But this employer also happens to be in a fairly male dominated industry, which is an excellent sign.
SA Water announced this week that it hit the zero mark across its more than 1500 employees, with Chief Executive Roch Cheroux saying the achievement is one aspect of the organisation moving to better reflect the diversity of its 1.6 million customer base in South Australia.
Not bad considering the national gender pay gap is still at 15.3%. South Australia has the lowest pay gap nationally, at 9.8% (compared with 22.8% in WA). The national gender pay gap in ‘electricity, gas, water and waste services’ is 9.6%, down from 12% in May 2016.
Despite SA boasting the lowest pay gap nationally, the state was recently found to have a 15% gender pay gap amongst public servants — of which 70% are female. SA is the first state in Australia to have completed such an audit, with the results labelled as “bizarre” and “disappointing” by the state’s Commissioner for Equal Opportunity, Niki Vincent.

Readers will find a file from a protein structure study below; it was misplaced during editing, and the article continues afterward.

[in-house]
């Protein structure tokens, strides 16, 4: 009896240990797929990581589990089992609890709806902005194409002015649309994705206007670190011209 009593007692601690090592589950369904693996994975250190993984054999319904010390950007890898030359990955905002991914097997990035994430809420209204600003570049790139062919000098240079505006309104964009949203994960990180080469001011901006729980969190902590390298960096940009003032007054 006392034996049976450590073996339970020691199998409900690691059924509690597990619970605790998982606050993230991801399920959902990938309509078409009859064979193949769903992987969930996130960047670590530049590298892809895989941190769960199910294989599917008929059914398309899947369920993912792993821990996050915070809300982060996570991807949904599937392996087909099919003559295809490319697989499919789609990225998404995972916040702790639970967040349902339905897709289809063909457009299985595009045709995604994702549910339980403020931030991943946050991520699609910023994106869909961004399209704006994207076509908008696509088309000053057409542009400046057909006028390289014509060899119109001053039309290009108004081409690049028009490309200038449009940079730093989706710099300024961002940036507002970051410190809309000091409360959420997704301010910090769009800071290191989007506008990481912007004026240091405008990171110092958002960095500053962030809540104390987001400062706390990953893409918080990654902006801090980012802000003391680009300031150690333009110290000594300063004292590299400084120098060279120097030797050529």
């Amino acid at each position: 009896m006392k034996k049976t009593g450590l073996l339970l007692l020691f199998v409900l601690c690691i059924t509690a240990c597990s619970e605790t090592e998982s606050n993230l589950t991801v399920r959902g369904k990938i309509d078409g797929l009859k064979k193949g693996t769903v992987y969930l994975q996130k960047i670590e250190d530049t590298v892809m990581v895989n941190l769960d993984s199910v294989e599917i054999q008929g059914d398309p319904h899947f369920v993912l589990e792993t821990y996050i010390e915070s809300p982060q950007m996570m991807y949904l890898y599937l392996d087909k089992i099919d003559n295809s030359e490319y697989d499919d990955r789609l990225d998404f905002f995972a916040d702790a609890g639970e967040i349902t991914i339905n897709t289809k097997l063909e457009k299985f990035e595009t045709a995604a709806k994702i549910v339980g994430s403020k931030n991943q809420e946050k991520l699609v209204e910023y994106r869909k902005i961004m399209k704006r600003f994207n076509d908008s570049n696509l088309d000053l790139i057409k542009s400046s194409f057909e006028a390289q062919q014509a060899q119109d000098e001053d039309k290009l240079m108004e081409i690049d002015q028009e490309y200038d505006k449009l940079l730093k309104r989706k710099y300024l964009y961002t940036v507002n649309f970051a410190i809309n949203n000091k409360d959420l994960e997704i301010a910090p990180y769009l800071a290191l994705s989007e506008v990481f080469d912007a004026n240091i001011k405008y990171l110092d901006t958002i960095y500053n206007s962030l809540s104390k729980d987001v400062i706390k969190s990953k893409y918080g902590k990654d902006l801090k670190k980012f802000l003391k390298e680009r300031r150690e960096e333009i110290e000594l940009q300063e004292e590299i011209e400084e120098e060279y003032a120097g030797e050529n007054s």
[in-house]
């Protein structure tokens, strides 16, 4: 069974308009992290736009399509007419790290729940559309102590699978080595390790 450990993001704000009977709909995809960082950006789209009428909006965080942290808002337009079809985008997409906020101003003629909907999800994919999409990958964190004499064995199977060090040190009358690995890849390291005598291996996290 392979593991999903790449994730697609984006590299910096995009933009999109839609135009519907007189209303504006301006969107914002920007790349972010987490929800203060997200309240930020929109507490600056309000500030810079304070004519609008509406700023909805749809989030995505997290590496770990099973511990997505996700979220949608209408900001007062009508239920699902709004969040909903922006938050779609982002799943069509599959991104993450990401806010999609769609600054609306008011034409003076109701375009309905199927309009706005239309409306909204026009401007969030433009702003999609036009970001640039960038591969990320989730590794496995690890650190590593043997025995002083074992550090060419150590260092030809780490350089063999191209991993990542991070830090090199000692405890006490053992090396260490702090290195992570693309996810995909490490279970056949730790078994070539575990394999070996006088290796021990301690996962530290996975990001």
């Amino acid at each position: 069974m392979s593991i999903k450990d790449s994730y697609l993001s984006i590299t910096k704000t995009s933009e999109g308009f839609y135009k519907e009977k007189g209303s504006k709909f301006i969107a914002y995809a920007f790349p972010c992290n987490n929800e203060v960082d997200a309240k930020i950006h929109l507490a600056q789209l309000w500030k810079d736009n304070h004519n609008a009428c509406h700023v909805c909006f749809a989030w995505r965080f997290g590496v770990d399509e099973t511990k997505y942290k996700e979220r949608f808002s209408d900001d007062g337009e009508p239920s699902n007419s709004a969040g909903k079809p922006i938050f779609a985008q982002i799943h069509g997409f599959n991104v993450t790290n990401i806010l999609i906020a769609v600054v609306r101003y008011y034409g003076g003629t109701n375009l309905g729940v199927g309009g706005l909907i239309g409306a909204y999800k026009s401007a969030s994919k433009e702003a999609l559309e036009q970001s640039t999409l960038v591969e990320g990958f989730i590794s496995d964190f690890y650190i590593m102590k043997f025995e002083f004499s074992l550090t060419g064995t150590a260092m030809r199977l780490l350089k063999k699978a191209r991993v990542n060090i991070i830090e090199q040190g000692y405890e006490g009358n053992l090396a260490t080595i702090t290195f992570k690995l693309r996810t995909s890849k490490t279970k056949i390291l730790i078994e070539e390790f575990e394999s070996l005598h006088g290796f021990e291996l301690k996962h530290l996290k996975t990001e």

SA Water has taken deliberate and accountable steps to remove its pay gap.
“I’m so proud of our achievement, we pay fairly and gender doesn’t enter the equation,” he said in a statement on the announcement,” Roch said.
“The gender pay gap hurts us all – men, women and their families who depend on them – and its socio-economic impacts are long-term and significant.”
So how did they do it? Well they started by putting the correct structures and processes in place to help promote an organisational culture that’s inclusive and equitable. They developed a “science” to how employees earn dollars, including a system of checks and balances around any pay rises given, adjustments to creating robust employee contracts, better flexible working arrangements, and initiatives to address unconscious bias.
Well done SA Water. We look forward to more employers following their lead.